Loss can defeat us or serve as the impetus for positive change. Here, Sue Ellen Thompson of Connecticut shows us how to mourn inevitable...

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Loss can defeat us or serve as the impetus for positive change. Here, Sue Ellen Thompson of Connecticut shows us how to mourn inevitable changes, tuck the memories away, then go on to see the possibility of a new and promising chapter in one’s life.


TED KOOSER, U.S. Poet Laureate




I bring the cat’s body home from the vet’s


in a running-shoe box held shut


with elastic bands. Then I clean


the corners where she has eaten and


slept, scrubbing the hard bits of food


from the baseboard, dumping the litter


and blasting the pan with a hose. The plastic


dishes I hide in the basement, the pee-


soaked towel I put in the trash. I put


the catnip mouse in the box and I put


the box away, too, in a deep


dirt drawer in the earth.


When the death-energy leaves me,


I go to the room where my daughter slept


in nursery school, grammar school, high school,


I lie on her milky bedspread and think


of the day I left her at college, how nothing


could keep me from gouging the melted candle-wax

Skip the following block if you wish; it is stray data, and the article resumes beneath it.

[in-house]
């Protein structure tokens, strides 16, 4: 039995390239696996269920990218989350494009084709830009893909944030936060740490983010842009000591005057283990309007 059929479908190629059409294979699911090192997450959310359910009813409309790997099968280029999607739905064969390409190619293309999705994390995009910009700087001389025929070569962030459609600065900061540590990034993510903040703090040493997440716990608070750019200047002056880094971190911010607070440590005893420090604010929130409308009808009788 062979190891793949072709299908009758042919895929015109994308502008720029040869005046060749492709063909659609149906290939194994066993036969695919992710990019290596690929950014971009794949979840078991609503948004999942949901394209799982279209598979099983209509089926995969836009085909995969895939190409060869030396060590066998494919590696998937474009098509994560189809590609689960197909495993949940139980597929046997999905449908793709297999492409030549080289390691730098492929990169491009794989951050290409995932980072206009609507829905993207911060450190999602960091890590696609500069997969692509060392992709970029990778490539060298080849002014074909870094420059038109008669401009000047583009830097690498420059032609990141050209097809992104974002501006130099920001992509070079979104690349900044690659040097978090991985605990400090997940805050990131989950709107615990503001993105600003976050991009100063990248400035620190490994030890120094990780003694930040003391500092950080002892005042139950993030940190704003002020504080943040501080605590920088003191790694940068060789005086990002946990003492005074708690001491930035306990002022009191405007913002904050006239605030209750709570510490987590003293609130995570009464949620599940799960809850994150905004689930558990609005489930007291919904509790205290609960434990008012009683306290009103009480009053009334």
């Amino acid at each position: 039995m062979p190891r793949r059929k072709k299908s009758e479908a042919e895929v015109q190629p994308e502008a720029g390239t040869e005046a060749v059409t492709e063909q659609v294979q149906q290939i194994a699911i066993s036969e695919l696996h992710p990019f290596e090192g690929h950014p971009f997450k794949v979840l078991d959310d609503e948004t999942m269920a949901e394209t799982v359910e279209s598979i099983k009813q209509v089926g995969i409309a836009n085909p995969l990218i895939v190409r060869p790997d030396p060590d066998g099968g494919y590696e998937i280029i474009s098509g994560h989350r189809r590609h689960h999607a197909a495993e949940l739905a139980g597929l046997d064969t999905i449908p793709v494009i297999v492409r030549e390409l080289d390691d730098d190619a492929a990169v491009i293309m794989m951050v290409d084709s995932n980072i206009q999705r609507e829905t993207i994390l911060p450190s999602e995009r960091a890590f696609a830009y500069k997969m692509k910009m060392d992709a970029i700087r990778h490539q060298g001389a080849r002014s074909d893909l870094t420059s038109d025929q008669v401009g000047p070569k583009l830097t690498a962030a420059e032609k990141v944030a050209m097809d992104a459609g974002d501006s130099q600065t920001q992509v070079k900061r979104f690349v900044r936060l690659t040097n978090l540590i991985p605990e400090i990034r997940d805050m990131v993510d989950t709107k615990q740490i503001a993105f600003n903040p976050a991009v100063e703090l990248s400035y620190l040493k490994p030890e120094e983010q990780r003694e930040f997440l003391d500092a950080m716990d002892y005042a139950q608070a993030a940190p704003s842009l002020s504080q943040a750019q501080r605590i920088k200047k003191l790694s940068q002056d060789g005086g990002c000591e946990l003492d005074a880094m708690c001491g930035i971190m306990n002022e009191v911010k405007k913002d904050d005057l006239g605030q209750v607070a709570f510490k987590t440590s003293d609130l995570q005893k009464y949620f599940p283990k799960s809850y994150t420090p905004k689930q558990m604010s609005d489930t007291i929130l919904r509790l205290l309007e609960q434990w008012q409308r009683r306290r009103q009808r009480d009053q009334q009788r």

out from between her floorboards,


or taking a razor blade to the decal


that said to the firemen, “Break


this window first.” I close my eyes now


and enter a place that’s clearly


expecting me, swaddled in loss


and then losing that, too, as I move


from room to bone-white room


in the house of the rest of my life.


Sue Ellen Thompson



Reprinted from “Nimrod International Journal: The Healing Arts,” Vol. 49, No. 2, Spring-Summer, 2006, by permission of the author. Copyright 2006 by Sue Ellen Thompson, whose latest book is “The Golden Hour,” Autumn House Press, 2006. This weekly column is supported by The Poetry Foundation, The Library of Congress and the Department of English at the University of Nebraska, Lincoln. This column does not accept unsolicited poetry. “American Life in Poetry” appears Fridays in Northwest Life.